What are these people thinking? This is a metro-region transportation project for which about $159 million has already been spent and which in its entirety will be mostly paid for by local taxing districts and federal grants. And, except for a handful of NIMBY homeowners in the Minneapolis Kenwood neighborhood who have shamelessly joined hands with the project’s detractors, it is overwhelmingly supported by citizens of the region. Funny, I must have missed the crumbling of the bedrock political mantra of “local control” incessantly and blatantly proclaimed in every conservative campaign since Minnesota was a state.

As someone who has a dog in this fight (I am investing more than $50 million in an apartment development located in Hopkins and directly on the Southwest-metro light-rail line), I have carefully followed the course of approvals for the project. According to the Metropolitan Council, over the past few years there have been 870 public meetings concerning the project attended by about 28,000 people, and the city councils of all cities along the line — Minneapolis, St. Louis Park, Hopkins, Minnetonka and Eden Prairie — support it. In addition, almost all of the funding for the project comes from local taxing districts, including the Counties Transit Improvement Board, the Hennepin County Regional Railroad Authority and a combination of city and county appropriations. The Legislature’s contribution to date is only $30 million (1.5 percent) of a nearly $2 billion infusion of transportation infrastructure.

Further, please spare us from the notion that not accepting the federal grant is somehow exhibiting fiscal discipline on behalf of your Minnesota constituents. As state representatives, it is not your job to fix the federal budget, and we all know that if that money doesn’t come here, it will go to another state with a more forward-looking transportation policy than our current Legislature is championing.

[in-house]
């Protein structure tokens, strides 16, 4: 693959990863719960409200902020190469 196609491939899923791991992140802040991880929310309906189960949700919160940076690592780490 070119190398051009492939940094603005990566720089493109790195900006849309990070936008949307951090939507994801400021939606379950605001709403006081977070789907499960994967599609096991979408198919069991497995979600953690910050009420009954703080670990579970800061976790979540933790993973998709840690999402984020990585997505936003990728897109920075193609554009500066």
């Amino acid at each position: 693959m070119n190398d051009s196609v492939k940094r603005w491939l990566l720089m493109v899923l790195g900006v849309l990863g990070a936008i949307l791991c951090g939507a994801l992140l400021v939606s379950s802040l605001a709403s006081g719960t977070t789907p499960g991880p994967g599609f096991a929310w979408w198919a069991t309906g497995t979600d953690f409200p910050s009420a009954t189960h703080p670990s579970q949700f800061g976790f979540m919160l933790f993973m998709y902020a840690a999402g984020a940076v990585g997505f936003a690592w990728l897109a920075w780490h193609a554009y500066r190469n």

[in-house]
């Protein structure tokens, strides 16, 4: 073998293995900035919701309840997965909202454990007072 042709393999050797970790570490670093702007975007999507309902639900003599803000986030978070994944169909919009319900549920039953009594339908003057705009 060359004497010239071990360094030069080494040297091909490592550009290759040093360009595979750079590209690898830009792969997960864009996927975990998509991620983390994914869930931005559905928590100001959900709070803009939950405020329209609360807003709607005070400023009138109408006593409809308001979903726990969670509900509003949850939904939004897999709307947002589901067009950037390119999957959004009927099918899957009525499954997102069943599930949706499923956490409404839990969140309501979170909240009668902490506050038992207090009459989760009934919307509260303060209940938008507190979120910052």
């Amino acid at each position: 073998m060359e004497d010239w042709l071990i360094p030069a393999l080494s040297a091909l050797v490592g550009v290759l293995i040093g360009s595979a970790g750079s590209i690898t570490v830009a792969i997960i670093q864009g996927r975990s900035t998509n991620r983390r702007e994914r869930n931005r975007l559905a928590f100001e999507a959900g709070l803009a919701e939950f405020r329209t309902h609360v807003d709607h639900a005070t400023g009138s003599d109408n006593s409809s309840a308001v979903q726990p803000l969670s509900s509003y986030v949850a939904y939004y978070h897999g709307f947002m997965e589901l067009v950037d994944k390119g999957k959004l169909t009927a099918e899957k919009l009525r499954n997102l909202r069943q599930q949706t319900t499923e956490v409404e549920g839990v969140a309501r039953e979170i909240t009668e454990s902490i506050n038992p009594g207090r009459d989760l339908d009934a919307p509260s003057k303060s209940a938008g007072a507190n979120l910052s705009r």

If that’s the way the 84 want to play, maybe the other 117 legislators should adopt a regional transportation funding system that would agree to allocate 1.5 percent of state tax dollars for new projects after the local taxing districts raise 98 percent of the costs through taxes or federal grants — assuming they want to accept them. Oh, and no worries about ongoing maintenance and operational costs such as the State Patrol — the state already covers those.

After all that, and the hundreds of construction jobs it will create — many, ironically, for workers who will drive into the metro from rural districts — and hundreds of millions more in ancillary development likely to follow along the line from Minneapolis to Eden Prairie, 84 of our 201 elected legislators want our state to give up an almost $1 billion federal grant in part, they say, because ongoing subsidies for operational costs will drain our transportation system of vital dollars. Surely they must be aware that the real reason our transportation funding system is unable to adequately maintain our roads and bridges is because for the last 30 years the Legislature has failed to appropriate enough dollars to keep those roads and bridges from disintegrating. To imply that the already dire condition of our transportation infrastructure will worsen because of spending on operational costs for the Southwest light-rail project is the epitome of fake news.

Kelly Doran is the owner and principal of Doran Companies, a commercial development, architectural, construction and management company based in Bloomington.